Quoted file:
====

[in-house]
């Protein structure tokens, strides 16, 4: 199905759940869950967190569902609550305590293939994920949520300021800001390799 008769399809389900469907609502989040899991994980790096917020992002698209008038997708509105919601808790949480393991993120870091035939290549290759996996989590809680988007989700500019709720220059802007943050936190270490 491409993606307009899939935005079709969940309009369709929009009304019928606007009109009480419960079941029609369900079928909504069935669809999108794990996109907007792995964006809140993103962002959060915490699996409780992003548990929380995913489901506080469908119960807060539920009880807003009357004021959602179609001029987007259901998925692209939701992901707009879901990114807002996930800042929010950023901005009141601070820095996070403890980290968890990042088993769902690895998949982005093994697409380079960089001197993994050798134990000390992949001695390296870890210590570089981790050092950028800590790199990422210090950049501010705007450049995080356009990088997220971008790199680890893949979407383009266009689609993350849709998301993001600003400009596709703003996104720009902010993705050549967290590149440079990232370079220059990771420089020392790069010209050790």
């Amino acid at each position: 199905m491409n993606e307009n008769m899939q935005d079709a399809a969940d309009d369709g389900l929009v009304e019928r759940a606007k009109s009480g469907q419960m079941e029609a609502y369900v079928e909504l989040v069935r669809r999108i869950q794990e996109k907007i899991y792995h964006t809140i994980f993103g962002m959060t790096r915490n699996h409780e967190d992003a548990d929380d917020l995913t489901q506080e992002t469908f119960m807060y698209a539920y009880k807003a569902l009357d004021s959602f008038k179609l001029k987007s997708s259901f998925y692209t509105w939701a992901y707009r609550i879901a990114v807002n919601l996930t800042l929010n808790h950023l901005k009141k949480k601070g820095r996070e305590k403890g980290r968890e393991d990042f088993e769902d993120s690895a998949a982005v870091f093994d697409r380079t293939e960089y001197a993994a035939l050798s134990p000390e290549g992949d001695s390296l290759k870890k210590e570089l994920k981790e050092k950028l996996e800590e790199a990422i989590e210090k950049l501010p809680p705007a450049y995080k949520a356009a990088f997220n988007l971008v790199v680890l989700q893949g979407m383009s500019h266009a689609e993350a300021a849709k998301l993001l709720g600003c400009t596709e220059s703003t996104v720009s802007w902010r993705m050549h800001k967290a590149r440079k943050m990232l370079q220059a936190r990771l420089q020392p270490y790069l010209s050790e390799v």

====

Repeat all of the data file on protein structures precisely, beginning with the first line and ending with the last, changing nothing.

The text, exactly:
[in-house]
């Protein structure tokens, strides 16, 4: 199905759940869950967190569902609550305590293939994920949520300021800001390799 008769399809389900469907609502989040899991994980790096917020992002698209008038997708509105919601808790949480393991993120870091035939290549290759996996989590809680988007989700500019709720220059802007943050936190270490 491409993606307009899939935005079709969940309009369709929009009304019928606007009109009480419960079941029609369900079928909504069935669809999108794990996109907007792995964006809140993103962002959060915490699996409780992003548990929380995913489901506080469908119960807060539920009880807003009357004021959602179609001029987007259901998925692209939701992901707009879901990114807002996930800042929010950023901005009141601070820095996070403890980290968890990042088993769902690895998949982005093994697409380079960089001197993994050798134990000390992949001695390296870890210590570089981790050092950028800590790199990422210090950049501010705007450049995080356009990088997220971008790199680890893949979407383009266009689609993350849709998301993001600003400009596709703003996104720009902010993705050549967290590149440079990232370079220059990771420089020392790069010209050790």
């Amino acid at each position: 199905m491409n993606e307009n008769m899939q935005d079709a399809a969940d309009d369709g389900l929009v009304e019928r759940a606007k009109s009480g469907q419960m079941e029609a609502y369900v079928e909504l989040v069935r669809r999108i869950q794990e996109k907007i899991y792995h964006t809140i994980f993103g962002m959060t790096r915490n699996h409780e967190d992003a548990d929380d917020l995913t489901q506080e992002t469908f119960m807060y698209a539920y009880k807003a569902l009357d004021s959602f008038k179609l001029k987007s997708s259901f998925y692209t509105w939701a992901y707009r609550i879901a990114v807002n919601l996930t800042l929010n808790h950023l901005k009141k949480k601070g820095r996070e305590k403890g980290r968890e393991d990042f088993e769902d993120s690895a998949a982005v870091f093994d697409r380079t293939e960089y001197a993994a035939l050798s134990p000390e290549g992949d001695s390296l290759k870890k210590e570089l994920k981790e050092k950028l996996e800590e790199a990422i989590e210090k950049l501010p809680p705007a450049y995080k949520a356009a990088f997220n988007l971008v790199v680890l989700q893949g979407m383009s500019h266009a689609e993350a300021a849709k998301l993001l709720g600003c400009t596709e220059s703003t996104v720009s802007w902010r993705m050549h800001k967290a590149r440079k943050m990232l370079q220059a936190r990771l420089q020392p270490y790069l010209s050790e390799v």